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The B.C. government gets high marks from the man Ottawa appointed to revitalize Canada's treaty-making process.

Doug Eyford is urging Ottawa to follow a trail broken by British Columbia in finding reconciliation with First Nations through agreements that deliver benefits without decades of negotiations and mountains of debt.

Mr. Eyford, a Vancouver lawyer and treaty negotiator, has been Ottawa's go-to guy on a number of files related to aboriginal relations – even though the federal Conservatives aren't always happy with his answers.

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Last week, Mr. Eyford released his report on the federal comprehensive claims process – the treaty-making vehicle through which Ottawa has invested more than $1-billion with little result.

"Treaty-making has progressed at a glacial pace and at significant cost," he found. Each of the three parties – provincial, federal and First Nations partners – are assigned some of the blame. But Mr. Eyford takes aim at the Conservative government where it hurts most: They have failed to ensure taxpayer's money is being spent well. He says a third party needs to be brought in to ensure accountability that is currently lacking.

In 42 years under the federal model, 26 treaties across the nation have been concluded. Many of those still in the process have little prospect of ever concluding – in fact, Mr. Eyford argues the treaty process itself has become a job-creation program for some First Nations communities that have little incentive to wrap things up.

The report called on the Crown – federal and provincial – to double down on those treaty negotiations with good prospects. But he said it's time to take a hard look at the rest, and to invest efforts and money in alternatives.

The B.C. government has long since reached this conclusion. Although it has earned criticism for undermining the treaty process, the province has produced results in other ways with more than 250 economic development pacts that are delivering benefits to First Nations communities in a fraction of the time it takes to conclude a single treaty.

"Crown-Aboriginal relations and the environment for economic development have improved as a result of the provincial government's purposeful approach," Mr. Eyford wrote in his 92-page report to federal Aboriginal Affairs Minister Bernard Valcourt.

Mr. Valcourt's tepid response to the Eyford report amounted to a vague promise to consult some more. John Rustad, B.C.'s Minister of Aboriginal Relations and Reconciliation, was far more enthusiastic. "The report confirms what we in B.C. have known for some time: The current treaty process is expensive and takes too long," he said in a statement. "The province agrees we need to find new and innovative ways to achieve lasting reconciliation with First Nations."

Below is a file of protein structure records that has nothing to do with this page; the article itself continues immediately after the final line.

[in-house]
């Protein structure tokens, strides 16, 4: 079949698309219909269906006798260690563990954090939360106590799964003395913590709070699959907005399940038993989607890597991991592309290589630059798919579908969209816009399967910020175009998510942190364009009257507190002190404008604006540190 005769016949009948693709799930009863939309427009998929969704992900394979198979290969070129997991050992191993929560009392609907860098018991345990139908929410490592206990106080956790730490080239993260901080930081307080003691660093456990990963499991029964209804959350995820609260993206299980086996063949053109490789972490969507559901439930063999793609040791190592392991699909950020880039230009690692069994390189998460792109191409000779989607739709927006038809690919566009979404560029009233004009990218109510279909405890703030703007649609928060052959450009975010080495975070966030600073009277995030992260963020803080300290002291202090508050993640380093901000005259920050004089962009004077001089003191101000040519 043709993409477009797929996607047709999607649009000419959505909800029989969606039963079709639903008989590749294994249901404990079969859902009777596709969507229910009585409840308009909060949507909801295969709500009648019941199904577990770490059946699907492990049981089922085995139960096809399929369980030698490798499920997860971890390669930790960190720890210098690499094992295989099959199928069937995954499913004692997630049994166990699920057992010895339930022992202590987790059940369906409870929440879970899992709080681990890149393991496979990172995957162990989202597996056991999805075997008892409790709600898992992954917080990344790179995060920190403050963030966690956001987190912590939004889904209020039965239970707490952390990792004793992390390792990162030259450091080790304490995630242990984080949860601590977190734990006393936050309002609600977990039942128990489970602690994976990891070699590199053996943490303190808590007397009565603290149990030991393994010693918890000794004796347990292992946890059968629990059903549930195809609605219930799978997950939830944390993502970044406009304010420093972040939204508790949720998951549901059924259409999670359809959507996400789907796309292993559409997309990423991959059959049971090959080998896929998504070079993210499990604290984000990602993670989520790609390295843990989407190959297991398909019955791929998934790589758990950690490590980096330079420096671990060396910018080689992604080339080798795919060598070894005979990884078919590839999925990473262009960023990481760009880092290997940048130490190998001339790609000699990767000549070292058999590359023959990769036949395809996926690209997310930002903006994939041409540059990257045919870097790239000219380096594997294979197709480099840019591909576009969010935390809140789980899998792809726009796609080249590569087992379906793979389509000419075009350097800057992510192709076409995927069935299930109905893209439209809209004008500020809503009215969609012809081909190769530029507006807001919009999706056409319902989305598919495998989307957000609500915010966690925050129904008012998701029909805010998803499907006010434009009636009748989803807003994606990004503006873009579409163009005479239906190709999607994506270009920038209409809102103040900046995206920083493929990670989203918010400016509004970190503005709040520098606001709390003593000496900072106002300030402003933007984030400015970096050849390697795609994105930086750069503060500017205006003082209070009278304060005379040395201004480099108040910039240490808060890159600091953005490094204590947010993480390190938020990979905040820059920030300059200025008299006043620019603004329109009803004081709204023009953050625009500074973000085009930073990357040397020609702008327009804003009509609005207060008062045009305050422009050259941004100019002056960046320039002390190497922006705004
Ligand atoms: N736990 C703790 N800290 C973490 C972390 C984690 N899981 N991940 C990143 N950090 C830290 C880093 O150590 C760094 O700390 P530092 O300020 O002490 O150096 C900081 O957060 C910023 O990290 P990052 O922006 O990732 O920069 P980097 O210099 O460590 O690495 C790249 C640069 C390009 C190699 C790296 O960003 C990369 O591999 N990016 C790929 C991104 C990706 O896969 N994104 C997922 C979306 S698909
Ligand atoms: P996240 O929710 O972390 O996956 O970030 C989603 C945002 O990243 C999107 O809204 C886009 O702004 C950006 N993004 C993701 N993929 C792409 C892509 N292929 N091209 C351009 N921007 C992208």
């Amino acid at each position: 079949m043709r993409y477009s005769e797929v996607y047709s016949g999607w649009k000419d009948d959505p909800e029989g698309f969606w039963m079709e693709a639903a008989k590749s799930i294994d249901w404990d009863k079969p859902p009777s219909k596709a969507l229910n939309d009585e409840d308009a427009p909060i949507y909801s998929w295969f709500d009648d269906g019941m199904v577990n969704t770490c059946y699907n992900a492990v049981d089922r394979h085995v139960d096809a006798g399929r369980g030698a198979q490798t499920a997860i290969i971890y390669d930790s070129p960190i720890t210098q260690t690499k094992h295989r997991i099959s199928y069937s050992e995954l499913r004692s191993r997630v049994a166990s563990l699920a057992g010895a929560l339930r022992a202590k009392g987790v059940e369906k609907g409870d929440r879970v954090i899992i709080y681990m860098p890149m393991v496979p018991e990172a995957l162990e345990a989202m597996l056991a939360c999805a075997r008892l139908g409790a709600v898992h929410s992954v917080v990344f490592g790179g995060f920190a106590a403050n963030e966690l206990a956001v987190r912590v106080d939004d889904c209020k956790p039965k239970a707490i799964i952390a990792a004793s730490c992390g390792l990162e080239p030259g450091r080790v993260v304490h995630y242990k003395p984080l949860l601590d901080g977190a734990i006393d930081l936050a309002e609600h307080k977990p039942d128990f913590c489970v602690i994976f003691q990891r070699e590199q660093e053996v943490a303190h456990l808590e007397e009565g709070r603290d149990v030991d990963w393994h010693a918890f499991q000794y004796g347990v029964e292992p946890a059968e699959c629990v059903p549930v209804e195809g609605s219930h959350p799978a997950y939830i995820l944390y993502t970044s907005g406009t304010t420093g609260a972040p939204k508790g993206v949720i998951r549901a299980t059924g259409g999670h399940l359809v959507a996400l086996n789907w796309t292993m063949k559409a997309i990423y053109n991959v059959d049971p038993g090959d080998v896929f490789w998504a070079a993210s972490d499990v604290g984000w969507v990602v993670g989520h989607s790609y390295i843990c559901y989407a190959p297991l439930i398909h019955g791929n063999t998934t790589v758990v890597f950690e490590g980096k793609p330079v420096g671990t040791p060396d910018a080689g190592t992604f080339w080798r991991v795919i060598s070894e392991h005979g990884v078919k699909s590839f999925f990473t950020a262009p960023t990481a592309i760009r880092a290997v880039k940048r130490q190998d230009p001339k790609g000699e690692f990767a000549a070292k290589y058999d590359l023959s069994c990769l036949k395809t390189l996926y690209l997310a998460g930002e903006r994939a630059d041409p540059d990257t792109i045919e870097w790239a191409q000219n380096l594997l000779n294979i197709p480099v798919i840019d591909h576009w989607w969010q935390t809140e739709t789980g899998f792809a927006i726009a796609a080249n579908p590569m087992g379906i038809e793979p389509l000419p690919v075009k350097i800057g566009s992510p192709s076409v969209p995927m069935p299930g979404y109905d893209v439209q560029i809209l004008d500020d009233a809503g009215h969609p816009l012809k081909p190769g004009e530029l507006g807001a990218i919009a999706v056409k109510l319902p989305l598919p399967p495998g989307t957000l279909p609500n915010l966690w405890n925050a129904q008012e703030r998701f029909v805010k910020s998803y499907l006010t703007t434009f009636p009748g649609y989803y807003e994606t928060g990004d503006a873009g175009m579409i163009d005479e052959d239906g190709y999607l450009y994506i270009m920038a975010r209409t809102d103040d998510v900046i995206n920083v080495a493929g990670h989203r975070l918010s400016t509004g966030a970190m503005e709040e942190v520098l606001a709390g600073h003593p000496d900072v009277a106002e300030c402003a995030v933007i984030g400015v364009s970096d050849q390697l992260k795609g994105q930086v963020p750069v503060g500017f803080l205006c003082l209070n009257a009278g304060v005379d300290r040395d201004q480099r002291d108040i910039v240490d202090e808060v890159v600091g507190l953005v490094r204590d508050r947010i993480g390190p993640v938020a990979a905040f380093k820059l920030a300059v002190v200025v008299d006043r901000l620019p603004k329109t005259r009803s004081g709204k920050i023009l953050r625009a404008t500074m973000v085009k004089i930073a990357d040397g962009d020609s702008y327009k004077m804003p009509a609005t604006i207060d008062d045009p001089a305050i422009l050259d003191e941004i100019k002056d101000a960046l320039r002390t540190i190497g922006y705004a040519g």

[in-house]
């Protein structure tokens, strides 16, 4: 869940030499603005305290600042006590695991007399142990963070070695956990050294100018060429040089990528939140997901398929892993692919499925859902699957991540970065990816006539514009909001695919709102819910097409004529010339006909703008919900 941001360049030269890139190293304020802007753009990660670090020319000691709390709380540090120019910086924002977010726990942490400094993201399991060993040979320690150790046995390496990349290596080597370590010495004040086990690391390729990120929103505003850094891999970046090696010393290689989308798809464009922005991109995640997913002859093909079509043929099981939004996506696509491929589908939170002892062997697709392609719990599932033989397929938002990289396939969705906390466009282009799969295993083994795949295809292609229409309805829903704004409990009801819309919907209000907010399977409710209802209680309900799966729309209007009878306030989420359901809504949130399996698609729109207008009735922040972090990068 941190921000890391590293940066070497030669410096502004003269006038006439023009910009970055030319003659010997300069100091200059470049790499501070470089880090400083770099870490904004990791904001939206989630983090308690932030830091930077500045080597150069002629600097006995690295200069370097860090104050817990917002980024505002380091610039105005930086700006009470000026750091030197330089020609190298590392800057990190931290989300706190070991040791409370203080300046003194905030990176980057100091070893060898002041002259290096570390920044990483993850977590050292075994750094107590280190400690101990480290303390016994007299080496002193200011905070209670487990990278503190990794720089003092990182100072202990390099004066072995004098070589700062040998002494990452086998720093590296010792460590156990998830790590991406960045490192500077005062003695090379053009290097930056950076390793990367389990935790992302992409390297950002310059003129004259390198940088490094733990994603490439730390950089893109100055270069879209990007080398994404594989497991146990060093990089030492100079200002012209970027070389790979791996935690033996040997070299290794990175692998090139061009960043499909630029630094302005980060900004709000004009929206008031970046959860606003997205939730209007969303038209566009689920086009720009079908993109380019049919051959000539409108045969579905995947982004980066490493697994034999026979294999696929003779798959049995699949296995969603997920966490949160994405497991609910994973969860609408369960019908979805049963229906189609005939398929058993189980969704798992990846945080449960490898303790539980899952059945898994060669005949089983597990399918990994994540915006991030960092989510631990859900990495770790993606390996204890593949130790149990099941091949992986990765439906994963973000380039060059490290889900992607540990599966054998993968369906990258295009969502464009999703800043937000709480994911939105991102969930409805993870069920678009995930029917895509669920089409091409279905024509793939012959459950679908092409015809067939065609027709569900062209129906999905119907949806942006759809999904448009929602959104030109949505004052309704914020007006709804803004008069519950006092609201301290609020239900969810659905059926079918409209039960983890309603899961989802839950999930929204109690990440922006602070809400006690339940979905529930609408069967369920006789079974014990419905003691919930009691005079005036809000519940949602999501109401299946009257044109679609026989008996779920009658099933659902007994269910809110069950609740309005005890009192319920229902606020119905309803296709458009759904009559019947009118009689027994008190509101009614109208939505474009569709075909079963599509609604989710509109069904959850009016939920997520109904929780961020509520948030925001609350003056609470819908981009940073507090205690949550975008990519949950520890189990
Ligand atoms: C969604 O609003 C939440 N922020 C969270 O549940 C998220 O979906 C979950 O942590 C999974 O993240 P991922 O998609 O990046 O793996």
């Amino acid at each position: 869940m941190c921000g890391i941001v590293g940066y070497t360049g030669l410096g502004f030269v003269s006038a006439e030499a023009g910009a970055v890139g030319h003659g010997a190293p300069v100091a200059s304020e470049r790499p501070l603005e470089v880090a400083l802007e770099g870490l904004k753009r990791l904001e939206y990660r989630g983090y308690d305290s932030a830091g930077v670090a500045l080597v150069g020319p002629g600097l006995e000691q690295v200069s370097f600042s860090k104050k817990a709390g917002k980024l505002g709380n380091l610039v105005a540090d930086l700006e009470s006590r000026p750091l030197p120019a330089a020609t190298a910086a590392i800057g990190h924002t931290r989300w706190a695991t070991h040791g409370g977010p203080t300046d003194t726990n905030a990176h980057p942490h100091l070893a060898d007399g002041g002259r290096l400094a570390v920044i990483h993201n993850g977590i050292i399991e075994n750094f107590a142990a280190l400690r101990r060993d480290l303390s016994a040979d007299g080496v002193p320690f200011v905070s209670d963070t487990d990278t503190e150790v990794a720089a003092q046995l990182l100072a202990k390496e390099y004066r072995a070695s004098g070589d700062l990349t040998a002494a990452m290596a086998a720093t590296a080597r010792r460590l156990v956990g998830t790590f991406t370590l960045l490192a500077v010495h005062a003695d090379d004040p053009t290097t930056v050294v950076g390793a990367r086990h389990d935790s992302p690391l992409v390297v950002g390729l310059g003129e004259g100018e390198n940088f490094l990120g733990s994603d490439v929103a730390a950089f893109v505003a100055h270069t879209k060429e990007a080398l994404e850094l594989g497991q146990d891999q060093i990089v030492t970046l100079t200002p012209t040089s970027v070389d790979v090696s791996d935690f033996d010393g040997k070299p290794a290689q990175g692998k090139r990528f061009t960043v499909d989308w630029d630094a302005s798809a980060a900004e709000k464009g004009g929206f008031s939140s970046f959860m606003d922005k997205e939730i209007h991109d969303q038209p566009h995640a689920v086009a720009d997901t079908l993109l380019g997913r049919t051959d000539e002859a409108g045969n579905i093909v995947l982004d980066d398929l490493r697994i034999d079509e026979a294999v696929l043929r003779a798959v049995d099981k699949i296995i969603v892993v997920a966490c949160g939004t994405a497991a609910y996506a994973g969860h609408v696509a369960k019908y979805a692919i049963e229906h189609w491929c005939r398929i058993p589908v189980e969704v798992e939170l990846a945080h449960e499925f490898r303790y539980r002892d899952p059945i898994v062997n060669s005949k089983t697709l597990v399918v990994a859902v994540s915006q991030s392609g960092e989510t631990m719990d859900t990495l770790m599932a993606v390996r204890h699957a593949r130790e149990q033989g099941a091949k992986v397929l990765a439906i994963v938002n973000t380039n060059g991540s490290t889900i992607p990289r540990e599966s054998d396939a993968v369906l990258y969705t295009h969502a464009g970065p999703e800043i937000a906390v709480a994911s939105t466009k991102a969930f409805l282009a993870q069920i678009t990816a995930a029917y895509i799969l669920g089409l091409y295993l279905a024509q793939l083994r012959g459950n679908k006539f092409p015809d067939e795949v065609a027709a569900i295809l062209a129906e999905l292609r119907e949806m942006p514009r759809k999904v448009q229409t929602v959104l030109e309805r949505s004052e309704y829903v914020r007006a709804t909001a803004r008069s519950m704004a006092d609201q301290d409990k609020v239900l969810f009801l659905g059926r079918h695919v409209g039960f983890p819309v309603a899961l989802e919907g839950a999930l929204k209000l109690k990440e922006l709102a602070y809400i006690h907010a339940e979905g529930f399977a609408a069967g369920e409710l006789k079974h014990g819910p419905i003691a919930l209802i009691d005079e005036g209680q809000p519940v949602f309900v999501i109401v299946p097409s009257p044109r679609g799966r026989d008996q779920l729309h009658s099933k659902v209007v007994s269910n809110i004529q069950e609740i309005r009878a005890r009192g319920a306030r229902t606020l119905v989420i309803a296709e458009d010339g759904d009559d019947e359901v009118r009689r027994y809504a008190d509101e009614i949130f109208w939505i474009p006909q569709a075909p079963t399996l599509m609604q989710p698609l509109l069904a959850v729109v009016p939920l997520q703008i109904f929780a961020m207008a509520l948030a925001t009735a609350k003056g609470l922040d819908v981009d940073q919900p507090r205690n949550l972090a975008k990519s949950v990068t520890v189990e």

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The Eyford report catalogues in detail how B.C. has moved toward reconciliation.

B.C. shares provincial revenue from mining, forestry and other resources with First Nations. It has signed 16 "incremental treaty agreements" in the past two years that transfer provincial Crown land so that Aboriginal communities can get on with economic and community development opportunities. It has provided tens of millions of dollars to allow First Nations to obtain equity stakes in clean energy and pipeline developments. And it has reached a series of "reconciliation framework agreements" that include decision-making, revenue-sharing, economic and social-development elements.

Mr. Eyford is less impressed, however, with B.C.'s recent handling of the B.C. Treaty Commission. The Premier, in her haste to push Ottawa and First Nations toward a new model for negotiations, has reversed her support for new chief commissioner, George Abbott, and suggested the treaty commission might be best shut down.

In his report, Mr. Eyford says the treaty commission has been hampered by the limits imposed on it by the federal and provincial governments. He sees a role for the treaty commission, with an expanded mandate, to complete those treaties that are in reach, and to help usher those others out the door in a constructive way. "There is a critical need for oversight throughout the process, a role the commission could take on."

The Premier's stand on the treaty commissioner is aimed at trying to get Ottawa to shift its resources from treaty-making to more broadly supporting other kinds of settlements.

But her strategy is risky. Other provinces have secured federal support for the settlement of treaties, but the new B.C. model, so far, has proceeded without any federal dollars. Ottawa may simply use the Eyford report as grounds to turn off the taps on the treaty process, and leave the B.C. government and industry to continue down the reconciliation path on their own dime.

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